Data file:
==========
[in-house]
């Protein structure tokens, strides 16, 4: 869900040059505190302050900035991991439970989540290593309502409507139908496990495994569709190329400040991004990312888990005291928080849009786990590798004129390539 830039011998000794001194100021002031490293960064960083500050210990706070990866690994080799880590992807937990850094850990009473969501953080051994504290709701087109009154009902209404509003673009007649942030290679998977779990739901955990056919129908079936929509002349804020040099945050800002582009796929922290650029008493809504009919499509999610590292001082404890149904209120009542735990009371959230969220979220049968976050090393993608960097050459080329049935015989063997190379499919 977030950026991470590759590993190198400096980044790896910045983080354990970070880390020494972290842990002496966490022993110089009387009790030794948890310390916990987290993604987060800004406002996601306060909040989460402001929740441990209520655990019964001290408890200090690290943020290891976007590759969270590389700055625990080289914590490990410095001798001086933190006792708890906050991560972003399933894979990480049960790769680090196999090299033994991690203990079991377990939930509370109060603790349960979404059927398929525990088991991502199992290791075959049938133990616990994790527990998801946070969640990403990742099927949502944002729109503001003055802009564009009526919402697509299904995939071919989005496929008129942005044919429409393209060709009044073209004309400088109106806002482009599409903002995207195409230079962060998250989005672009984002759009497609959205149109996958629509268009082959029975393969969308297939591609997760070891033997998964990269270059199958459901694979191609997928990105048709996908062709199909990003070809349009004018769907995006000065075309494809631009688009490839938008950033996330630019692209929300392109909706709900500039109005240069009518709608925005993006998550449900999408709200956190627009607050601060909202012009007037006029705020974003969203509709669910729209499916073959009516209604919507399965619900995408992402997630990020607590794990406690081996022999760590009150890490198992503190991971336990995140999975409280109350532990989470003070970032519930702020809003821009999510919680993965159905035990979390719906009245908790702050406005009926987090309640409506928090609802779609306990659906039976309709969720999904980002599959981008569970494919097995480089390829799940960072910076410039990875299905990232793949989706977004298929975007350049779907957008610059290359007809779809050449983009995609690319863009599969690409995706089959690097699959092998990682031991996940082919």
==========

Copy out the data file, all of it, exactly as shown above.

[in-house]
């Protein structure tokens, strides 16, 4: 869900040059505190302050900035991991439970989540290593309502409507139908496990495994569709190329400040991004990312888990005291928080849009786990590798004129390539 830039011998000794001194100021002031490293960064960083500050210990706070990866690994080799880590992807937990850094850990009473969501953080051994504290709701087109009154009902209404509003673009007649942030290679998977779990739901955990056919129908079936929509002349804020040099945050800002582009796929922290650029008493809504009919499509999610590292001082404890149904209120009542735990009371959230969220979220049968976050090393993608960097050459080329049935015989063997190379499919 977030950026991470590759590993190198400096980044790896910045983080354990970070880390020494972290842990002496966490022993110089009387009790030794948890310390916990987290993604987060800004406002996601306060909040989460402001929740441990209520655990019964001290408890200090690290943020290891976007590759969270590389700055625990080289914590490990410095001798001086933190006792708890906050991560972003399933894979990480049960790769680090196999090299033994991690203990079991377990939930509370109060603790349960979404059927398929525990088991991502199992290791075959049938133990616990994790527990998801946070969640990403990742099927949502944002729109503001003055802009564009009526919402697509299904995939071919989005496929008129942005044919429409393209060709009044073209004309400088109106806002482009599409903002995207195409230079962060998250989005672009984002759009497609959205149109996958629509268009082959029975393969969308297939591609997760070891033997998964990269270059199958459901694979191609997928990105048709996908062709199909990003070809349009004018769907995006000065075309494809631009688009490839938008950033996330630019692209929300392109909706709900500039109005240069009518709608925005993006998550449900999408709200956190627009607050601060909202012009007037006029705020974003969203509709669910729209499916073959009516209604919507399965619900995408992402997630990020607590794990406690081996022999760590009150890490198992503190991971336990995140999975409280109350532990989470003070970032519930702020809003821009999510919680993965159905035990979390719906009245908790702050406005009926987090309640409506928090609802779609306990659906039976309709969720999904980002599959981008569970494919097995480089390829799940960072910076410039990875299905990232793949989706977004298929975007350049779907957008610059290359007809779809050449983009995609690319863009599969690409995706089959690097699959092998990682031991996940082919």